Erythropoietin improves long-term spatial memory deficits and brain injury following neonatal hypoxia-ischemia in rats.Behav Brain Res. 2004 Aug 12; 153(1):77-86.BB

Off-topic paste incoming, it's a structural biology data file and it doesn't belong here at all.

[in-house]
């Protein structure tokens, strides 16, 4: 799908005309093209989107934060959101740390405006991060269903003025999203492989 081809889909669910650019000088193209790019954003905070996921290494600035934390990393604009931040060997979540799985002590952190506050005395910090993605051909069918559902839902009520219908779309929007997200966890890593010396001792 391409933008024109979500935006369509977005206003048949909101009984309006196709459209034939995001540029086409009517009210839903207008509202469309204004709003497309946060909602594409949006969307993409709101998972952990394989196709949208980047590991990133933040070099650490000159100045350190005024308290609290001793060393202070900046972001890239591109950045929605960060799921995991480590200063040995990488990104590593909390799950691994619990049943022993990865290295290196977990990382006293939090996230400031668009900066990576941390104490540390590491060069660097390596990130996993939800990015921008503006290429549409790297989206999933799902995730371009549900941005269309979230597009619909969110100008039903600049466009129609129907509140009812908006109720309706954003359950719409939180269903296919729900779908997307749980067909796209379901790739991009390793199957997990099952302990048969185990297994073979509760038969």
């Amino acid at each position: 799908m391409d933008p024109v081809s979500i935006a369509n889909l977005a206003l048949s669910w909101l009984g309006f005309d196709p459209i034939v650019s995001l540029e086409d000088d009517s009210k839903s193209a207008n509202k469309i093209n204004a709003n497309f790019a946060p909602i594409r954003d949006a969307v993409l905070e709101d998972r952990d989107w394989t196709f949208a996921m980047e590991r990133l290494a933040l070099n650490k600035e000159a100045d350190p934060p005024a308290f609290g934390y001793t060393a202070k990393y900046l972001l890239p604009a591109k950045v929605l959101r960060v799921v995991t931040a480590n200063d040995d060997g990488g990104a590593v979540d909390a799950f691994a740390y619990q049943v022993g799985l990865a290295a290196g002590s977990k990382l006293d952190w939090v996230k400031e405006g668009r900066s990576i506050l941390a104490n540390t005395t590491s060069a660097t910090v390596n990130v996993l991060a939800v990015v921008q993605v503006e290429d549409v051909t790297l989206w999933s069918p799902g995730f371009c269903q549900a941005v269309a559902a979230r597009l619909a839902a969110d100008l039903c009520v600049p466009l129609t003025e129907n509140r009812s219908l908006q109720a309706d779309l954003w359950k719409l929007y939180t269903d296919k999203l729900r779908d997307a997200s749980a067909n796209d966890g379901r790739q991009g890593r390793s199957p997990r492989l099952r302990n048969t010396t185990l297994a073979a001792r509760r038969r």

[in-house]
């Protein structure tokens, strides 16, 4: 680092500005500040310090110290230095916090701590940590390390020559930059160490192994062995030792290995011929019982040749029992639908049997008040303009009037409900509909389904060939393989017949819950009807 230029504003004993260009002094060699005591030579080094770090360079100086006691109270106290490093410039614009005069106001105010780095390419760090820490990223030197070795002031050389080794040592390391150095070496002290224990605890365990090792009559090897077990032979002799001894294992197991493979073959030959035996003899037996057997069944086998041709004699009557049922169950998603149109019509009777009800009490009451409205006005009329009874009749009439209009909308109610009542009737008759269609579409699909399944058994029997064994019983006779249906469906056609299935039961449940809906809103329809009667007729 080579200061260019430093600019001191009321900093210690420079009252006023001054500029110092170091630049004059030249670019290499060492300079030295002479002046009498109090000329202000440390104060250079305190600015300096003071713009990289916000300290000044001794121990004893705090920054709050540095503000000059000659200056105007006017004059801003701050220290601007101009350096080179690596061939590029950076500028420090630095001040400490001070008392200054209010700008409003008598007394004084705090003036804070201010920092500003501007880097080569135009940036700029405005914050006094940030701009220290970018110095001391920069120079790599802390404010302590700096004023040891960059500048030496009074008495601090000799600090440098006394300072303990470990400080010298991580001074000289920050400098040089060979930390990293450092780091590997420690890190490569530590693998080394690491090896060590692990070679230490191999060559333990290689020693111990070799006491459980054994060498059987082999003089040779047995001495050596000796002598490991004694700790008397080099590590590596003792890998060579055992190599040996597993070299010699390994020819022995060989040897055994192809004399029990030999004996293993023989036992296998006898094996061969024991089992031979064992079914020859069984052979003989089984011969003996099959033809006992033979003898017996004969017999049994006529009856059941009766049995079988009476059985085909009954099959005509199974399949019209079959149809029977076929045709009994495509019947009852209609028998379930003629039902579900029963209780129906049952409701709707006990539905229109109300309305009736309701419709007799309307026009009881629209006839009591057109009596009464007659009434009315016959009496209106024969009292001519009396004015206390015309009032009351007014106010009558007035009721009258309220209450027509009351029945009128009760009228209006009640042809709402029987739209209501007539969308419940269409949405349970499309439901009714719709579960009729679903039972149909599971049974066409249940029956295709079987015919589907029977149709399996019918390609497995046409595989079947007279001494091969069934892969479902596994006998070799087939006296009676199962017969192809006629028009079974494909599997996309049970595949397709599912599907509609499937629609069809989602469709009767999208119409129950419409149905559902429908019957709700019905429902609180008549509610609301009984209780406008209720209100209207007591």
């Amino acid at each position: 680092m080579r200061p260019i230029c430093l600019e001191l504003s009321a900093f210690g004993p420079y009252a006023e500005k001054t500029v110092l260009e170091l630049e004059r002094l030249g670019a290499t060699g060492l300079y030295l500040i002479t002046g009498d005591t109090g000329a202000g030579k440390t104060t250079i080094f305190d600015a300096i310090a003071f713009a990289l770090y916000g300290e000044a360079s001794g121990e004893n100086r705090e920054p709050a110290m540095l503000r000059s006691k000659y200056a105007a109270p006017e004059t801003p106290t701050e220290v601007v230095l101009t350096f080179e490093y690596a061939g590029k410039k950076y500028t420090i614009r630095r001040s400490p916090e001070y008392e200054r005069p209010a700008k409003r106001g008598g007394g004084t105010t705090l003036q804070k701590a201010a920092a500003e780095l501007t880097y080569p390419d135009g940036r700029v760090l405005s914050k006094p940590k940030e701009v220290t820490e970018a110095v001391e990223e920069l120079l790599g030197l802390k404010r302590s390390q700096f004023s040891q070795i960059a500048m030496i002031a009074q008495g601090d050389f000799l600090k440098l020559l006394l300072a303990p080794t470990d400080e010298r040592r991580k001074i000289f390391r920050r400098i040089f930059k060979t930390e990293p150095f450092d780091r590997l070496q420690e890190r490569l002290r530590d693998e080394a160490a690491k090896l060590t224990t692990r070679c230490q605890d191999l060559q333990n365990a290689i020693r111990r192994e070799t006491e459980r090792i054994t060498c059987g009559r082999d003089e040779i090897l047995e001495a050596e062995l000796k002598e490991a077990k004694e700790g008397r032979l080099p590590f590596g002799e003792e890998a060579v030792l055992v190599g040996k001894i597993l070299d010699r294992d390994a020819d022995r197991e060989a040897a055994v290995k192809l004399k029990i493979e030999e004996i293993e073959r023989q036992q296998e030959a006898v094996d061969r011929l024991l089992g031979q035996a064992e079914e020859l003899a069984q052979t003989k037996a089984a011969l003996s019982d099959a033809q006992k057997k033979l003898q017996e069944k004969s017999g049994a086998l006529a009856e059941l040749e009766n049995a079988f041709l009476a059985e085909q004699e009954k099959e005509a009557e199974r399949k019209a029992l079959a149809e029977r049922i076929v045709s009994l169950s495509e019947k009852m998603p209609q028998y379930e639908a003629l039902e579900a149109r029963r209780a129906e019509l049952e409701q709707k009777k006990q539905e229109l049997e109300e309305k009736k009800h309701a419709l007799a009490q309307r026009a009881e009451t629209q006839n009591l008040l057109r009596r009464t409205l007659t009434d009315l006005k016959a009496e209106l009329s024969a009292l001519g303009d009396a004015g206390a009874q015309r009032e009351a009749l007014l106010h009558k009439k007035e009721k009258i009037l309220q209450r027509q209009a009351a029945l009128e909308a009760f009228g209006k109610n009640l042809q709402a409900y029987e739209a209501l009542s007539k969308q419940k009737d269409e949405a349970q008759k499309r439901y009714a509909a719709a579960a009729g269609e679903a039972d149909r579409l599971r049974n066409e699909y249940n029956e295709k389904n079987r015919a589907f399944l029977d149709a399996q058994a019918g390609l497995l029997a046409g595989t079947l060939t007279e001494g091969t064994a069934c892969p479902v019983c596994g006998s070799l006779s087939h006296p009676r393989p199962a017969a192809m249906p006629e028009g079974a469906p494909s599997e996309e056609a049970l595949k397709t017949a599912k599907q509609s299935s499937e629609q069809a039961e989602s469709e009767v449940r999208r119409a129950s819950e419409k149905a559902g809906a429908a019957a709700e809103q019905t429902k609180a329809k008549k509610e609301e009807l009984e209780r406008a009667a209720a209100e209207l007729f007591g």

It is well known that neonatal hypoxic-ischemic brain injury leads to mental retardation and deficits in cognitive abilities such as learning and memory in human beings. The ameliorative effect of erythropoietin (Epo) on experimental hypoxic-ischemic brain injury in neonatal rats has been recently reported. However, the effect of Epo on cognitive abilities in the hypoxic-ischemic brain injury model is unknown. The aim of this study is to investigate the effects of Epo on learning-memory, behavior and neurodegeneration induced by hypoxia-ischemia. Seven days old Wistar Albino rat pups have been used in the study (n = 28). Experimental groups in the study were: (1) saline-treated hypoxia-ischemia group, (2) Epo-treated (i.p., 1000 U/kg) hypoxia-ischemia group, (3) sham-operated group, (4) control group. In hypoxia-ischemia groups, left common carotid artery was ligated permanently on the seventh postnatal day. Two hours after the procedure, hypoxia (92% nitrogen and 8% oxygen) was induced for 2.5 h. Epo was administered as a single dose immediately after the hypoxia period. When pups were 22 days old, learning experiments were performed using Morris water maze. On the 20th week, when brain development is accepted to be complete, learning experiments were repeated. Rats were then perfused and brains removed for macroscopic and microscopic evaluation. Epo treatment immediately after hypoxic-ischemic insult significantly improved long-term neurobehavioral achievements when tested during the subsequent phase of brain maturation and even into adulthood. Histopathological evaluation demonstrated that Epo also significantly diminished brain injury and spared hippocampal CA1 neurons. In conclusion, Epo administrated as a single dose immediately after neonatal hypoxic-ischemic insult provides benefit over a prolonged period in the still developing rat brain. Since the wide use of Epo in premature newborns, this agent may be potentially beneficial in treating asphyxial brain damage in the perinatal period.